It should be noted that for some special patterns, four-phase levels are not necessary to avoid the phase assignment conflict. For instance, the parallel-bar pattern in Fig. 9 can be attained by a two-phase mask. As shown in Fig. 9, the generalized PSM algorithm is also capable of designing two-phase masks. Using the localized wavelet penalty, the attained mask design is shown in Fig. 10.

## 5. Double exposure optimization method

As an alternative method to the four-phase PSM, a double-exposure optimization method can be developed to avoid the phase conflict. In this method, the photoresist layer is exposed twice, each with a two-phase mask. Assume that the two masks are *M*
_{1} and *M*
_{2}. Using the parametric transformations:

The corresponding output images are:

The superposition of *z*̱_{1} and *z*̱_{2} is the final output pattern *z*̱,*z*̱_{k} = *U*(*z*̱_{1k} + *z*̱_{2k} - 1), *k*=1,…,*N*
^{2}, where *U*(∙) is a unit step function. Since the step function’s derivative will introduce a Dirac impulse term that is inconvenient for further analysis, a simple approximation is given by the hyperbolic tangent function ${\underset{\xaf}{z}}_{k}=U\left({\underset{\xaf}{z}}_{1k}+{\underset{\xaf}{z}}_{2k}-1\right)\approx \frac{1}{2}\left[\mathrm{tanh}\left({\underset{\xaf}{z}}_{1k}+{\underset{\xaf}{z}}_{2k}-1\right)+1\right],\phantom{\rule{.5em}{0ex}}k=1,...,{N}^{2}$. The cost function is then calculated as:

Therefore, the gradients ∇*F*
_{θ̲1}, ∇*F*
_{ϕ̲1}, ∇*F*
_{θ̲2} and ∇*F*
_{ϕ̲2} can be calculated as:

$$\odot \phantom{\rule{1em}{0ex}}\left(\mathrm{1\u0332}-{\mathrm{z\u0332}}_{p}\right)\odot H\left({\underset{\xaf}{m}}_{pR}\right)\odot T\left(\underset{\xaf}{m},p\right)\left]\right\}\phantom{\rule{9.5em}{0ex}}$$

$$\phantom{\rule{3.5em}{0ex}}-\phantom{\rule{1em}{0ex}}a\times \frac{\mathrm{1\u0332}+\mathrm{cos}{\mathrm{\varphi \u0332}}_{p}}{2}\odot \mathrm{cos}{\mathrm{\theta \u0332}}_{p}\odot \left\{{H}^{T}\right[\left({\underset{\xaf}{z}}^{*}-\underset{\xaf}{z}\right)\odot {\mathrm{sech}}^{2}\left({\underset{\xaf}{z}}_{1}+{\underset{\xaf}{z}}_{2}-\mathrm{1\u0332}\right)\odot {\underset{\xaf}{z}}_{p}$$

$$\odot \phantom{\rule{1em}{0ex}}{\left(\mathrm{1\u0332}-\underset{\xaf}{z}\right)}_{p}\odot H\left({\underset{\xaf}{m}}_{pI}\right)\odot T\left(\underset{\xaf}{m},p\right)\left]\right\},\phantom{\rule{9em}{0ex}}$$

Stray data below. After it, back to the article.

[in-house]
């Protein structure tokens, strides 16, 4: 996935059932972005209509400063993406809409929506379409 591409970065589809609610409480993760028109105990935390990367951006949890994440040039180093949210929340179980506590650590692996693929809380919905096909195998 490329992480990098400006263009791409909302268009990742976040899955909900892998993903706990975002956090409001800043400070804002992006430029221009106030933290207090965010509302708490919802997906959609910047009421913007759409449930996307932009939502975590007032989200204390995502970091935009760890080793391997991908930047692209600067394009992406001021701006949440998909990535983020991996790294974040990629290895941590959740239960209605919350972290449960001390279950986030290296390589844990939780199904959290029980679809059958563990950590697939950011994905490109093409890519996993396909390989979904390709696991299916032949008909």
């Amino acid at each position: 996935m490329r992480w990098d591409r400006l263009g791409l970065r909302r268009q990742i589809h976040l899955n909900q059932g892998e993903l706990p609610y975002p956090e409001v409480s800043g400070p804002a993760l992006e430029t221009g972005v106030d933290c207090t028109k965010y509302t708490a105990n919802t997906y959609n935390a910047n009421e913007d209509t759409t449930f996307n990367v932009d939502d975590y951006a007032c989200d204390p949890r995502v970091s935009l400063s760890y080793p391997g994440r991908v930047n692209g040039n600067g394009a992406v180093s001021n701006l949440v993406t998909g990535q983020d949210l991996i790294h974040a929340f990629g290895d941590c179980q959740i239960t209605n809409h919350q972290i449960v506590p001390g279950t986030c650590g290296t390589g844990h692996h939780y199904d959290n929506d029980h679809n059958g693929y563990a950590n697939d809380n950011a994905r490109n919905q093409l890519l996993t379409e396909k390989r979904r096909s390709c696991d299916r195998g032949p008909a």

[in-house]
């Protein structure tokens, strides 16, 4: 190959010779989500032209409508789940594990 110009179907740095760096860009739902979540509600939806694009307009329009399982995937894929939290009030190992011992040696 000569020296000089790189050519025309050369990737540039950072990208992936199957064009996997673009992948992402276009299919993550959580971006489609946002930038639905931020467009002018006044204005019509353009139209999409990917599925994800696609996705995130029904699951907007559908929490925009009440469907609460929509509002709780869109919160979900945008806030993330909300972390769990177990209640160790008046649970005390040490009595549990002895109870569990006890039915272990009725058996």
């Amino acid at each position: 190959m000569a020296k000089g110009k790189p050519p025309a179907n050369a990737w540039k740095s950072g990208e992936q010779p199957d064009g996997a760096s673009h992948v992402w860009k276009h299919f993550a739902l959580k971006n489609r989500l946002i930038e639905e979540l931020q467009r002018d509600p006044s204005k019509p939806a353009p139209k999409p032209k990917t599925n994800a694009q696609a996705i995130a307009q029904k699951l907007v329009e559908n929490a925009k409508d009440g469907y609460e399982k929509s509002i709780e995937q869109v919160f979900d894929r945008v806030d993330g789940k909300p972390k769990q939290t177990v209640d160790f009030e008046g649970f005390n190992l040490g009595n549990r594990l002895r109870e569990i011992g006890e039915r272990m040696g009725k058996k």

$$\odot \phantom{\rule{1em}{0ex}}\left(\mathrm{1\u0332}-{\mathrm{z\u0332}}_{p}\right)\odot H\left({\underset{\xaf}{m}}_{pR}\right)\odot T\left(\underset{\xaf}{m},p\right)\left]\right\}\phantom{\rule{8em}{0ex}}$$

$$\phantom{\rule{3em}{0ex}}+\phantom{\rule{1em}{0ex}}\frac{a}{2}\times \mathrm{sin}{\mathrm{\varphi \u0332}}_{p}\odot \mathrm{sin}{\mathrm{\theta \u0332}}_{p}\odot \left\{{H}^{T}\right[\left({\underset{\xaf}{z}}^{*}-\underset{\xaf}{z}\right)\odot {\mathrm{sech}}^{2}\left({\underset{\xaf}{z}}_{1}+{\underset{\xaf}{z}}_{2}-\mathrm{1\u0332}\right)\odot {\underset{\xaf}{z}}_{p}$$

$$\odot \phantom{\rule{1em}{0ex}}{\left(\mathrm{1\u0332}-\underset{\xaf}{z}\right)}_{p}\odot H\left({\underset{\xaf}{m}}_{pI}\right)\odot T\left(\underset{\xaf}{m},p\right)\left]\right\},\phantom{\rule{7.5em}{0ex}}$$

where $p=1\mathrm{or}\phantom{\rule{.2em}{0ex}}2\phantom{\rule{.2em}{0ex}}\mathrm{and}T\left(\underset{\xaf}{m},p\right)={\left[H{\left({\underset{\xaf}{m}}_{pR}\right)}^{2}+H{\left({\underset{\xaf}{m}}_{pI}\right)}^{2}\right]}^{-\frac{1}{2}}$. Both pole penalty and wavelet penalty can be applied to the double-exposure optimization method. The experiment shown in Fig. 2 is repeated in Fig. 11, where a double-exposure method is used. It is obvious that the pattern error is effectively reduced. The double-exposure optimization method is indeed effective, but requires more complicated processing and longer fabrication time. As mentioned in the introduction, independently from our work, Poonawala and Milanfar have developed a double-exposure inverse lithography method. Although similar in concept, these two approaches are different. Their method optimizes the inverse lithography process prior to a threshold operator, whereas the double-exposure method presented in this paper encompasses the threshold operator that models the photoresist development stage.

## 6. Conclusion

This paper studies and models the optical system for generalized inverse lithography. A pixel-based mask representation is used and the MSE between the output pattern and the desired pattern is used to measure the pattern error. The cost function approach used enables the algorithm to search for a solution in the entire complex plane, and as such avoiding possible phase conflicts. In order to control the amount of details, the pole penalty terms are used to curb the transmission regions on the mask pattern and constrain the phases to several prescribed discrete levels. Another contribution of this paper is the introduction of the wavelet penalty used to reduce the mask complexity. Because of the “localization property”, regional weighting can be applied to different areas on the mask pattern. Finally, a double-exposure optimization method is introduced. It is capable to avoid the phase conflict and results in much less pattern error as well.